Sometimes it’s the little things that matter most. That’s definitely the case for endangered and threatened seagrass ecosystems according to a new study. Little clams living in the soil of seagrass beds consume toxic sulfides that accumulate in the silty sediments and turn what should be a toxic soup into a healthy aquatic environment where communities of fish, clams and shrimp thrive. The study, a collaboration between a University of Florida researcher and a team of Netherland scientists, appears in the June 15 edition of the journal Science.
Recent PostsSaturday, February 06, 2016
Researchers at the USF College of Public Health have begun exploratory research examining HIV/AIDS in indigenous populations in Ecuador, Panama and Belize. ..Read More ⇒Saturday, February 06, 2016
New research from a University of Miami (UM) Rosenstiel School of Marine and Atmospheric Science-led science team provides new insight into one of the world’s most diverse and extensive ecosystems of living microbes. ..Read More ⇒Friday, February 05, 2016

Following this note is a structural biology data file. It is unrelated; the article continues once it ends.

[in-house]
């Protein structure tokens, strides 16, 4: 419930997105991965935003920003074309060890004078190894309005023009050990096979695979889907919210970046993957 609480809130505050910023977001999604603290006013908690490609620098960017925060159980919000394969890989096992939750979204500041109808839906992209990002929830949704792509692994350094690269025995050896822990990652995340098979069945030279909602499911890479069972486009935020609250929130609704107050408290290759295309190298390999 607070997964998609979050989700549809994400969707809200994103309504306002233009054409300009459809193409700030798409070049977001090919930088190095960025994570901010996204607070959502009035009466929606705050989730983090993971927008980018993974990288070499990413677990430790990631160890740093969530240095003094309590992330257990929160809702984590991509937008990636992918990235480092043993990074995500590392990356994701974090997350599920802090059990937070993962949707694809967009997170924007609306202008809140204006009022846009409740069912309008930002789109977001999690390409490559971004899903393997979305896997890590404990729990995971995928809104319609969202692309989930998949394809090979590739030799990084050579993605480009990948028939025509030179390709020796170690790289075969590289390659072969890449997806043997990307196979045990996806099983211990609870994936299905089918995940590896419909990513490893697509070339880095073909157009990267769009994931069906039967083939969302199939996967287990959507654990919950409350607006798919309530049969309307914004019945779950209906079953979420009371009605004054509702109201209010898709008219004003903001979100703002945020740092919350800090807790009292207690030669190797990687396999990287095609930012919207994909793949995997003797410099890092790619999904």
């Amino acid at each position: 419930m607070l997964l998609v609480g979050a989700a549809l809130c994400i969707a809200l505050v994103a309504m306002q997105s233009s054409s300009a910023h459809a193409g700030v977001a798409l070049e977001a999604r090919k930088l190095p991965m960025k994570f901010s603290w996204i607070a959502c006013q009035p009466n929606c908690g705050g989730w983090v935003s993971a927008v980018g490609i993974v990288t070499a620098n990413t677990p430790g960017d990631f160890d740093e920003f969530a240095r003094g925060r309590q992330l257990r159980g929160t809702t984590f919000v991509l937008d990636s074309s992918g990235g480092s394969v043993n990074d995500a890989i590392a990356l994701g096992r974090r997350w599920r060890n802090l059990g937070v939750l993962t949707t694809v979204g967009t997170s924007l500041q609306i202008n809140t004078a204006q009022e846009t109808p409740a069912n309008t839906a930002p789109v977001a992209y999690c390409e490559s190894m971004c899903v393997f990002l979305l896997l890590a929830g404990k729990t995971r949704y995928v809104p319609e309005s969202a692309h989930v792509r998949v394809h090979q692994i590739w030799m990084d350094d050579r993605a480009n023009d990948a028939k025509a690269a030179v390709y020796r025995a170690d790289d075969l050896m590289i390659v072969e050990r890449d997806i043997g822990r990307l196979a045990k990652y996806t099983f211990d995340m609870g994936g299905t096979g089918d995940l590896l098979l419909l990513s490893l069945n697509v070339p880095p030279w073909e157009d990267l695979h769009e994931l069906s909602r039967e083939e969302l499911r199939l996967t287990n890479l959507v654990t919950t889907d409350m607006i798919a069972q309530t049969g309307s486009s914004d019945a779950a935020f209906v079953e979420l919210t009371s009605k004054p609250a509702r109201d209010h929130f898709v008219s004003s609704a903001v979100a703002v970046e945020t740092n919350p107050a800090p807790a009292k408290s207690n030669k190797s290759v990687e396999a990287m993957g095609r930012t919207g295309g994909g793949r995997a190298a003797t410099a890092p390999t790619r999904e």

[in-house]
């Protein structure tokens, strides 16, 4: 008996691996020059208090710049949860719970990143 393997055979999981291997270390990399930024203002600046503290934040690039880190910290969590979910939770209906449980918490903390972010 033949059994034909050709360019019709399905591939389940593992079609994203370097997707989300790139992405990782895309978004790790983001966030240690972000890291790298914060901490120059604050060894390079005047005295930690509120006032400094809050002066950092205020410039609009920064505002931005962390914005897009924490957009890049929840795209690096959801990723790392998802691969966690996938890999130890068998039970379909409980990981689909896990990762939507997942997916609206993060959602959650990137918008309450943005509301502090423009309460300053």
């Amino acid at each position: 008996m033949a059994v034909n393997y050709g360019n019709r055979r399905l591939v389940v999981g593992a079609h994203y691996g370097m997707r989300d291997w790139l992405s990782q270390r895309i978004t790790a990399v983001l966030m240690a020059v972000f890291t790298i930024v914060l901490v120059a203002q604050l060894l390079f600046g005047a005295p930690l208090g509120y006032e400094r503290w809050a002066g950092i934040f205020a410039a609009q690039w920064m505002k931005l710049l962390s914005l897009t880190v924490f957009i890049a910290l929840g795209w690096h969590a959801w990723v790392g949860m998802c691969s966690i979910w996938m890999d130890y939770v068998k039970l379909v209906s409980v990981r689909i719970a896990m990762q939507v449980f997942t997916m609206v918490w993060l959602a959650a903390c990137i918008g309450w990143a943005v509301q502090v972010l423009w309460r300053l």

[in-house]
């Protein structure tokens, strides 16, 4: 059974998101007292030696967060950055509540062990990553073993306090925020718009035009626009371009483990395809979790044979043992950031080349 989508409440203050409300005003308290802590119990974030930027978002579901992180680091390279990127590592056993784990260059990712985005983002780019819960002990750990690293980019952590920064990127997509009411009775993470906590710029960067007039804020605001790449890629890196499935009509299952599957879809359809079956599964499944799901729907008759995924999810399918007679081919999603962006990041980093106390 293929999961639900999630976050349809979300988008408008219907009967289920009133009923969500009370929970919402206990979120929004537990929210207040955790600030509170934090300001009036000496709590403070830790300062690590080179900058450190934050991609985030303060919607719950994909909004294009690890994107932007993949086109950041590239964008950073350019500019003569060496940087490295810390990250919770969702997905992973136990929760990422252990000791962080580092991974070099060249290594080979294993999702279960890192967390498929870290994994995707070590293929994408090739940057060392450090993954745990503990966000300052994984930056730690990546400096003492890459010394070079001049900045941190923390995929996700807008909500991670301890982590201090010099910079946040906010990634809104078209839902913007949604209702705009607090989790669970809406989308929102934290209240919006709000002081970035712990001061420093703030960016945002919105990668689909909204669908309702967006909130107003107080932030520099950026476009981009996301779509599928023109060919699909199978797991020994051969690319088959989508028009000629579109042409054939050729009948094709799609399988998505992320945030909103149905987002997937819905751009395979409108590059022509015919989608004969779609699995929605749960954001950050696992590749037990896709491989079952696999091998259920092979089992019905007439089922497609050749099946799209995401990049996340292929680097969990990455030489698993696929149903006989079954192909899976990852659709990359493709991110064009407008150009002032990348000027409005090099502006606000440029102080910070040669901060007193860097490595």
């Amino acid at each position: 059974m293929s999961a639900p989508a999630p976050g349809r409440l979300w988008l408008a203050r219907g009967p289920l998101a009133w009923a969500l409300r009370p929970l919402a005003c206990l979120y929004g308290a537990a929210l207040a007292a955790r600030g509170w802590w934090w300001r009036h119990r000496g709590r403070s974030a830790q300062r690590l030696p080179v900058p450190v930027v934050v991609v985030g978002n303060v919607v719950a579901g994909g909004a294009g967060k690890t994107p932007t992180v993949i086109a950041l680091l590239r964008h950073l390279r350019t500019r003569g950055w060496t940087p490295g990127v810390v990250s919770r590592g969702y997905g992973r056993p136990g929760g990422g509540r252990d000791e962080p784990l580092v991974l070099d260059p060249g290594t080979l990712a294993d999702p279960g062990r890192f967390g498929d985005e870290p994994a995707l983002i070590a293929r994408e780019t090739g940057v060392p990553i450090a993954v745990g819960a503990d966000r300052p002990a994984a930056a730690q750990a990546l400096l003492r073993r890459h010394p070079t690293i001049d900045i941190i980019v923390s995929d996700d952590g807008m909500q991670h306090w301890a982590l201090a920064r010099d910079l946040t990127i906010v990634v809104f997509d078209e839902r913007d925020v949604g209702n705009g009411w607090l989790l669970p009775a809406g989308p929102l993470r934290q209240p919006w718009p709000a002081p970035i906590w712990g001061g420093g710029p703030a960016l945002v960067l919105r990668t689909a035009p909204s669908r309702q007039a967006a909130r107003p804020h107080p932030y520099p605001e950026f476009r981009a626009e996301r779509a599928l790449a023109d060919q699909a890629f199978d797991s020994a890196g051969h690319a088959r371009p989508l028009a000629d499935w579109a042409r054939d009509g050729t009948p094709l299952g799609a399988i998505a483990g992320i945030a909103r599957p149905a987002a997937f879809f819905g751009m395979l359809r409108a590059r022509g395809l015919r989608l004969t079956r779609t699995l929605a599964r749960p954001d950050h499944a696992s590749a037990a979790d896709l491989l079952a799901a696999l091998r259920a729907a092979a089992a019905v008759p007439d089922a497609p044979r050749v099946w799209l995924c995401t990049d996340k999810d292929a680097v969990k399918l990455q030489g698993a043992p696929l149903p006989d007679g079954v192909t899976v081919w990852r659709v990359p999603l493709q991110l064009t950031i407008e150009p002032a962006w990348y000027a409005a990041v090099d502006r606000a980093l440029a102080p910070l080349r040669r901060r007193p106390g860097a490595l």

Most people think about an infectious disease like the flu only when it knocks them flat. Or they worry about a deadly virus like Ebola after it shows up in the headlines. But scientists at the University of Florida’s Emerging Pathogens Institute are always anticipating the next possible epidemic, tracking viruses and bacteria that can trigger a fast-moving chain of infection. Then the team at EPI tries to stop them. ..Read More ⇒Friday, February 05, 2016
For the first time since 1905, the Momotombo volcano in Nicaragua erupted in December 2015. The eruption began on Dec. 1. A team of USF researchers made it to the volcano on Dec. 6, and on Dec. 7, it exploded in front of them. These researchers are currently monitoring the recently active volcano using radar equipment and lava flow models. ..Read More ⇒Friday, February 05, 2016
Researchers will work to define the mechanisms governing how cells decide whether to become a mature cell or whether to die. Their work will shed light on how to make transplantable tissues to cure diseases. ..Read More ⇒
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